If you're like most people, you don't pay attention to any particular mechanical component until or unless it starts to go wrong. This can be particularly the case when it comes to the braking system on your car or truck, which you rely on to keep your family safe during transportation. If all is not well, where should you start to look?
How Does This All Work?
Your car's braking system works through a relatively simple, hydraulic action. When you put your foot on the brake pedal, it forces fluid which is contained within a sequence of pipes to push brake pads out of their caliper housing and onto a disc or drum surface. These discs or drums are mounted onto the hubs at each corner of the vehicle and attached to each wheel and tyre. As the discs or drums are retarded, so the wheels and tyres also slow down and decelerate the vehicle.
Discs Versus Drums
In most cases, you will have discs (rather than drums) on the front wheels, although you may have them all round on more high-performance cars. These discs are more efficient at dissipating heat, as they are exposed to the air when you're driving along. Drums, conversely, are enclosed and this can lead to a symptom known as brake 'fade', as the heat may not be able to disperse too easily, especially if you are using the brakes frequently.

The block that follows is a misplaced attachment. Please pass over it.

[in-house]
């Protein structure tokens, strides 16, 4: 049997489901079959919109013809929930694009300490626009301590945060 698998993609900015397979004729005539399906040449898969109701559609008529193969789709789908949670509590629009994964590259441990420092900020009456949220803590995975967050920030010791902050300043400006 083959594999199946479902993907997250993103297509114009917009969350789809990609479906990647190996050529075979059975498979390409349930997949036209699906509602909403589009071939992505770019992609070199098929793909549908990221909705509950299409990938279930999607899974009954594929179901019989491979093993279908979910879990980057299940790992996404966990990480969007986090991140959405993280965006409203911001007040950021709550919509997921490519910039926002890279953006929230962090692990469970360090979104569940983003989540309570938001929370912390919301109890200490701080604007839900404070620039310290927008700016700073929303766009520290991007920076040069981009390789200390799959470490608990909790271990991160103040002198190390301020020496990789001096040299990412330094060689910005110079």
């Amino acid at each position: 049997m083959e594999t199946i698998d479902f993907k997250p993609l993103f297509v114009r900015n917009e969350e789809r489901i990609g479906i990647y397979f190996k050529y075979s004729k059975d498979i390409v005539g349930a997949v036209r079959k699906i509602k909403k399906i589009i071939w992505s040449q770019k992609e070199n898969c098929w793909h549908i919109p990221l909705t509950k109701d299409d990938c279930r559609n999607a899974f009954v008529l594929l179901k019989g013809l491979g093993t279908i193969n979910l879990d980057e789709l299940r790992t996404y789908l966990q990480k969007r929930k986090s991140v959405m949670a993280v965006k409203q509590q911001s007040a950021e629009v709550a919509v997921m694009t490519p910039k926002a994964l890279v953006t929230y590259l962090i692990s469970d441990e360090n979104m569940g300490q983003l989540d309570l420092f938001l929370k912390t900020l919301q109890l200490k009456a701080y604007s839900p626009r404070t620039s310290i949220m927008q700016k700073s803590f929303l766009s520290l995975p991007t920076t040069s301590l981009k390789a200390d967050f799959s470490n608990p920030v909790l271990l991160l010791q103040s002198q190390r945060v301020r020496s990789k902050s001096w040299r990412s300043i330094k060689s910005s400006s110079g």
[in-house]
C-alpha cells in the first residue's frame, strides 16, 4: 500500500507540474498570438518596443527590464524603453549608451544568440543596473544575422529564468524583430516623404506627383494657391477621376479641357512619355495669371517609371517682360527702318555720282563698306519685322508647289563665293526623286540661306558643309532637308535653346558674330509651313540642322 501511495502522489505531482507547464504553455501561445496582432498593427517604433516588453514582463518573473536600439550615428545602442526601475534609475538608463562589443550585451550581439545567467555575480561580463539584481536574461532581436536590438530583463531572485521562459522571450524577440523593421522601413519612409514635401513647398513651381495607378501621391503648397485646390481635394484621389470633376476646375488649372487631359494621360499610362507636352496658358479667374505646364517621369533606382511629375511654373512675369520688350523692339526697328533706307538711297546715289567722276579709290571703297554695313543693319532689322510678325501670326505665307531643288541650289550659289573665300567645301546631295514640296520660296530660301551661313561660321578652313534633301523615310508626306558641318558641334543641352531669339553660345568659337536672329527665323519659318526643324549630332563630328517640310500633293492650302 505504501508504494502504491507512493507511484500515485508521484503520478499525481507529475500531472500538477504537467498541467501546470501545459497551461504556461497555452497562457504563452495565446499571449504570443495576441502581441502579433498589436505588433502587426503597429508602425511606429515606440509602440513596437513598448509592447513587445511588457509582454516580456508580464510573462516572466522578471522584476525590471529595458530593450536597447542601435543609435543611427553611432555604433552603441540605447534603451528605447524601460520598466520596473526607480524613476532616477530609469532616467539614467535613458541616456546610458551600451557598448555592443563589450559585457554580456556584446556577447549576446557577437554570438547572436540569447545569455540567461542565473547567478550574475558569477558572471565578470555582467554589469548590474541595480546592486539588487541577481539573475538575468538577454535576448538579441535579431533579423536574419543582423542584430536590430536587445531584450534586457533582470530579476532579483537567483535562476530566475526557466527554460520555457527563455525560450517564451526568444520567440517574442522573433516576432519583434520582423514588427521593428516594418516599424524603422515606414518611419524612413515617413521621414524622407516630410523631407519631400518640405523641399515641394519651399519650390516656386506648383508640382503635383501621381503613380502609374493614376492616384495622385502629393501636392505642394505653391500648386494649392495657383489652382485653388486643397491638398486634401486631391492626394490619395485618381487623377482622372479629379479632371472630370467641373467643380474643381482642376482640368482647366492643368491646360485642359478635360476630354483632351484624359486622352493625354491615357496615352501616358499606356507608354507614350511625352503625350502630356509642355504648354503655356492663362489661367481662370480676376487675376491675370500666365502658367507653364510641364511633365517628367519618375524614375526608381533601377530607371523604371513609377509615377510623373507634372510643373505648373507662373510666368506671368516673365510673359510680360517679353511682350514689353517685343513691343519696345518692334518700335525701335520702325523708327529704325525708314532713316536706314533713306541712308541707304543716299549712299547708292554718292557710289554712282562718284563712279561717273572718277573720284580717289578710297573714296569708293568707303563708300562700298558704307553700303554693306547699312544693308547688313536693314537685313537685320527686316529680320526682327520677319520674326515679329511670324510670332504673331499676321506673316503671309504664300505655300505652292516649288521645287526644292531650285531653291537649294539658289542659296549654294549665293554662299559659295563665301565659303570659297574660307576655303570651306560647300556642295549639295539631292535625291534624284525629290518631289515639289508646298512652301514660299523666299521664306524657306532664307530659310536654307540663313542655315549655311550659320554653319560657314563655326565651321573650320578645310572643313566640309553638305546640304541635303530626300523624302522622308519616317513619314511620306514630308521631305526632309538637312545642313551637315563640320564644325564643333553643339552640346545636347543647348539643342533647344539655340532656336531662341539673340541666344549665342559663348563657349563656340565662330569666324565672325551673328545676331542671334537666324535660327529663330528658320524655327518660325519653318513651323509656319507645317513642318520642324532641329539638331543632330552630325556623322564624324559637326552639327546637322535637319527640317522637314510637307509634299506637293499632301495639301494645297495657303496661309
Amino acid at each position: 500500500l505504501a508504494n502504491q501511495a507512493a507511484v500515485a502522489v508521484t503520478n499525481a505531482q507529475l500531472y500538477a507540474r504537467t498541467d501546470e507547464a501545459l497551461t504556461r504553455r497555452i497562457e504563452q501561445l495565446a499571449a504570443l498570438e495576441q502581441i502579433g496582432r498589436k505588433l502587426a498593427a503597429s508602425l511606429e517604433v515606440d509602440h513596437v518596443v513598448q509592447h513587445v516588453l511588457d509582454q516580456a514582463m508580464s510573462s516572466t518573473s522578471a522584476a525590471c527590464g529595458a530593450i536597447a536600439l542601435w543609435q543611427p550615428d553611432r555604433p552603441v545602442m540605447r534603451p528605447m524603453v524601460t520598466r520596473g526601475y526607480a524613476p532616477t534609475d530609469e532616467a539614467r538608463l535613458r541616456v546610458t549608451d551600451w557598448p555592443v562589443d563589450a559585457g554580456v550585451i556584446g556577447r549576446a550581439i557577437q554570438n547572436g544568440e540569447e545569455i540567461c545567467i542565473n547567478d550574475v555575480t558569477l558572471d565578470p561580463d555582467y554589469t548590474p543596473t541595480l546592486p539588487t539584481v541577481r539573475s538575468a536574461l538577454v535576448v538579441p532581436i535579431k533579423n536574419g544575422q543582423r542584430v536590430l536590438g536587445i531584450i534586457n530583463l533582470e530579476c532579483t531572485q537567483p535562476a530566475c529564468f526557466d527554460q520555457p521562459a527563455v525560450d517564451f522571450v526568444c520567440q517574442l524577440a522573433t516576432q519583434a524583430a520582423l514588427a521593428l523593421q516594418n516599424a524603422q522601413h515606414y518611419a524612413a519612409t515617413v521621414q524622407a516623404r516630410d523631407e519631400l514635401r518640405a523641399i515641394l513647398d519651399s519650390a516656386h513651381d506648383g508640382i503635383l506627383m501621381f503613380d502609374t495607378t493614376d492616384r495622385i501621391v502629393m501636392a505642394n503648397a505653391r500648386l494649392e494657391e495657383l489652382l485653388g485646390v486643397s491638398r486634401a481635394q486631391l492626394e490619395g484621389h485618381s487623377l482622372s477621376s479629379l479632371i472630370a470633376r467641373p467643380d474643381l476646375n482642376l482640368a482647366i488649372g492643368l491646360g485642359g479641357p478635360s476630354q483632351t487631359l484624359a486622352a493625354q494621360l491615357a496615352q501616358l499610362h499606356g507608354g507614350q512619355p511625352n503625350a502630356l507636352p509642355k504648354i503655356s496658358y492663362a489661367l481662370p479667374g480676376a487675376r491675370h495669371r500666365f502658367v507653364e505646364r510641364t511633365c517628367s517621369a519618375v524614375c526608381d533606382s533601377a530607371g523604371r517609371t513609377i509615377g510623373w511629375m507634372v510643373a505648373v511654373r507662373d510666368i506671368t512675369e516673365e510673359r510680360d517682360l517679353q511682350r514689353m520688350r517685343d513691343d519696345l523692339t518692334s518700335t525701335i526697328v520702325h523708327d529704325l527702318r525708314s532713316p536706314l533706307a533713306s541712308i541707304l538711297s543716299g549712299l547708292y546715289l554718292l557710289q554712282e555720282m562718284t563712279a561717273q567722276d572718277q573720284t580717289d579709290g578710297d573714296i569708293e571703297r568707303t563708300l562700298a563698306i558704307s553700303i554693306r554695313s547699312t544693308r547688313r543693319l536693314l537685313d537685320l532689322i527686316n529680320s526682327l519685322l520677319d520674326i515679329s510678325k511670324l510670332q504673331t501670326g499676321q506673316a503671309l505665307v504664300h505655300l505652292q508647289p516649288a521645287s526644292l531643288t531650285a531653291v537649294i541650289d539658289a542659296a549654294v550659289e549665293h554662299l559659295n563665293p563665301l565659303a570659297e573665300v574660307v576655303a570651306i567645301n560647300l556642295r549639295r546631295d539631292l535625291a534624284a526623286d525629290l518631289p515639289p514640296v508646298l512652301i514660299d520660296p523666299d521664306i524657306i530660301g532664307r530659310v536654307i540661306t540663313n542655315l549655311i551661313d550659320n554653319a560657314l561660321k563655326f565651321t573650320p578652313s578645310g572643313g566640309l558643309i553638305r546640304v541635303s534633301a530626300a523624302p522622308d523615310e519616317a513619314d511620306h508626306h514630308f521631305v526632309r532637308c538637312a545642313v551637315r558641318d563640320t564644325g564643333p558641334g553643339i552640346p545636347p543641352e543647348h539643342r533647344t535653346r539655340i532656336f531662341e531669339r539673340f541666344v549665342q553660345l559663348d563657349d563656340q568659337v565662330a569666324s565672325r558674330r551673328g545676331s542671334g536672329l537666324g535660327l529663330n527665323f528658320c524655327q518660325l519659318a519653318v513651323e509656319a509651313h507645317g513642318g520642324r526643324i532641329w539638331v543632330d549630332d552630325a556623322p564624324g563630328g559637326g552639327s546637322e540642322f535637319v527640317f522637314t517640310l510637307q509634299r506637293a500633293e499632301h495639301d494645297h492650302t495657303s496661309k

Signs of Trouble
If you find that the brake pedal goes down towards the floor without a corresponding reduction in speed, it could be that the brake pads have worn down too far, or it could indicate that there is some air in the system. You might have to bleed the fluid by using the special screws attached to each caliper. If you hear some squealing or grinding noise, this could indicate that the brake pads have worn down so much that the metal is coming into contact with the disc or drum. This will need to be rectified as soon as possible.
What You Should Be Looking for
You should get into the habit of checking the integrity of your braking system as often as possible. On most vehicles today, you should be able to look through the spokes of each road wheel at the surface of the discs and also scan the brake pads to see if they have enough friction material left.
However, if you're not sure how to do this or have other questions about your braking system's integrity, then have a word with a brake specialist for advice.